Varadkar criticised after IRA flags are waved at festival he launched in Belfast
Taoiseach Leo Varadkar is facing renewed criticism for launching a west Belfast festival after the organisers posted videos showing attendees waving tricolours emblazoned with 'IRA'.
Around 10,000 people attended a concert by the Wolfe Tones on Sunday night with videos showing large numbers of tricolours in the crowd.
Some had 'IRA' and 'PIRA' written on them, leading IRA abuse victim Máiría Cahill to question Mr Varadkar's decision to associate his office with the festival.
She said it was "foolhardy" of the Taoiseach to endorse Féile an Phobail, which many associate with the Republican movement.
Its programme included a talk by the leaders of 'The Great Escape', when 38 IRA prisoners broke out of a H-Block in Long Kesh in 1983.
"He was warned about it before he went and did it," Ms Cahill told the Irish Independent, adding that the scenes from the Wolfe Tones concert "tainted the entire event".
The video showing the IRA flags was posted on the official Féile on Phobail Twitter page.
"There are some very good events that go on during Féile but this caricaturing of Belfast as a community where everybody supports the IRA is wrong," Ms Cahill said.
Local Progressive Unionist Party councillor Julie-Anne Corr Johnston said she was "angry" and "disheartened" to hear people singing "F*** your Union Jack, we want our country back" and "Oooh ahhh, up the 'Ra".
DUP leader Arlene Foster previously described herself as "very concerned" about Mr Varadkar's involvement with Féile.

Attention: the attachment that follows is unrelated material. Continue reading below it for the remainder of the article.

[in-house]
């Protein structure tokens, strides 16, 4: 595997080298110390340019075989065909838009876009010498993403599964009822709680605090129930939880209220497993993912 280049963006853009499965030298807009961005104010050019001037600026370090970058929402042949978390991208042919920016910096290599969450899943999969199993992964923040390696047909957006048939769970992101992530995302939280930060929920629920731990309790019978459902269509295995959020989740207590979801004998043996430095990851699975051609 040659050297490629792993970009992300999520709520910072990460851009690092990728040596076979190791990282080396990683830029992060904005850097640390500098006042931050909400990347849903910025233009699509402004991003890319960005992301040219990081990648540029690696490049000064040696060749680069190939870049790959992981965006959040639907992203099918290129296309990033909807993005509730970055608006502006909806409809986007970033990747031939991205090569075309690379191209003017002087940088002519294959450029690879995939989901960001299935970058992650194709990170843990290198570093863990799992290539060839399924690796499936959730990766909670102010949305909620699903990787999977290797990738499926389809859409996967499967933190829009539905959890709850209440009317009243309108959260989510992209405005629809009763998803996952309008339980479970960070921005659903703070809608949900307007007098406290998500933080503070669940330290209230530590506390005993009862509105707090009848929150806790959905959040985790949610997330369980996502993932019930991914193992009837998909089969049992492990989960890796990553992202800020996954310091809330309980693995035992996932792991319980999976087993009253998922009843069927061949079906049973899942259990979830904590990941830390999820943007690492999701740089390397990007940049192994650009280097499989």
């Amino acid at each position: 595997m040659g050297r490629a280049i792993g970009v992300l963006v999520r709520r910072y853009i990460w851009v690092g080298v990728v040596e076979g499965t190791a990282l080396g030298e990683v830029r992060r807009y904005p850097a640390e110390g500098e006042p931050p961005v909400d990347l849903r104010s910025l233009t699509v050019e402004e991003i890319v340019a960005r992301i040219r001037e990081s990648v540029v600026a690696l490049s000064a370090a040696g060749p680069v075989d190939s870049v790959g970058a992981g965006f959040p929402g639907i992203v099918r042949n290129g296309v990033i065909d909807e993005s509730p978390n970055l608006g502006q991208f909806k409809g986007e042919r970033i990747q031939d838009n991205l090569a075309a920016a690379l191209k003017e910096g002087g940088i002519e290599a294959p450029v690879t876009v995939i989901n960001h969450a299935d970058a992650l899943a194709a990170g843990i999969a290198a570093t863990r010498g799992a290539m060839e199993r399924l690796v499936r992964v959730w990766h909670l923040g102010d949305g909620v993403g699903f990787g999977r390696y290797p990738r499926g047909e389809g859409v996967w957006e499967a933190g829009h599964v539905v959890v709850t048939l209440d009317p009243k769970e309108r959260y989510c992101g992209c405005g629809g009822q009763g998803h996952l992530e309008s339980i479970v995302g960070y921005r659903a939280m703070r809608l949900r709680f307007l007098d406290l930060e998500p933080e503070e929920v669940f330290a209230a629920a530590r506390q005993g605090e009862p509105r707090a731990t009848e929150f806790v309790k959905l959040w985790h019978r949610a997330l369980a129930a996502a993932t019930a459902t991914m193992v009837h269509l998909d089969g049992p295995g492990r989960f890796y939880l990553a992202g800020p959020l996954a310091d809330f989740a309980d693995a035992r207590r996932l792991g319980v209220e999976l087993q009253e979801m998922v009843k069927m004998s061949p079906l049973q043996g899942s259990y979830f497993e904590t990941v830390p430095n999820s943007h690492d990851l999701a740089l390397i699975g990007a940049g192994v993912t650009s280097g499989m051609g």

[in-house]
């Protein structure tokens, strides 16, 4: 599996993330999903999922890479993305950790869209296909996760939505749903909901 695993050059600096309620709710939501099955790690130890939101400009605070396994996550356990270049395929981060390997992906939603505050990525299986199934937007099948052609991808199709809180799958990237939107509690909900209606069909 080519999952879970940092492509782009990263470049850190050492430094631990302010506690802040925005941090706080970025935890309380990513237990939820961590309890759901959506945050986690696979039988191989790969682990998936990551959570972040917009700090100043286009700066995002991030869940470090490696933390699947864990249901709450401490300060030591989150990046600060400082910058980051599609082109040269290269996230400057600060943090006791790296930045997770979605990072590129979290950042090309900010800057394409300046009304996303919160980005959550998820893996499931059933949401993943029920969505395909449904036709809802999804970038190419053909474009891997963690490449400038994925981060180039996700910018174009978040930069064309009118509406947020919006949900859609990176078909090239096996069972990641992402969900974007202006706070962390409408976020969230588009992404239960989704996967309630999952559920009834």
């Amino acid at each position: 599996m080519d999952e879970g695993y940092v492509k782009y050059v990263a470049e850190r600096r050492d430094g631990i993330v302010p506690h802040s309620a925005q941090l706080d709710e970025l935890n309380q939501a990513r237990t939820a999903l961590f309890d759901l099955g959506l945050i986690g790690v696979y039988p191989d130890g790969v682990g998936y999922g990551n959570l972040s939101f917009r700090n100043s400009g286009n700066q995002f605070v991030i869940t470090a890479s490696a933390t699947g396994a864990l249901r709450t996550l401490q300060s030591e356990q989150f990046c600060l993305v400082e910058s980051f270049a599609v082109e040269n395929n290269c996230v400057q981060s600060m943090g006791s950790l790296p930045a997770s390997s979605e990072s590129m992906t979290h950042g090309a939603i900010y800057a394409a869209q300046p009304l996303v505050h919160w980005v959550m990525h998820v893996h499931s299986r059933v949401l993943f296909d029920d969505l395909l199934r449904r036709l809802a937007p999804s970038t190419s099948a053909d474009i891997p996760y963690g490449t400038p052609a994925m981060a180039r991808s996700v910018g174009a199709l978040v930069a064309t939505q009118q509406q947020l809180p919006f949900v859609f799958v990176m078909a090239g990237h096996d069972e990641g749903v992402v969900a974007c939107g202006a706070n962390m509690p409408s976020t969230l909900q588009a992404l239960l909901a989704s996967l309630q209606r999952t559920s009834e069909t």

A spokesperson for the Taoiesach last night noted that on the same day in June that he launched the festival, he met with members of the Orange Order at their museum in the city.
"Féile an Phobail is a community event, which has seen the attendance of many politicians from all parts of the community over the years. While the Taoiseach was very happy to speak at the launch, this does not mean he endorses every aspect of every event over its 10-day programme," the spokesperson said.
At the launch, Mr Varadkar said Féile was a "genuine festival of the people".
"Some might think it remarkable that a celebration of community and of culture was able to emerge from the background of the Troubles, 30 years ago. I don't. It's exactly what was needed," he said.
The Taoiseach added that the programme of events promised to be an "enriching experience".
"It provides the perfect opportunity to build understanding and to explore what it means to be Irish or British or both, in a rapidly changing world."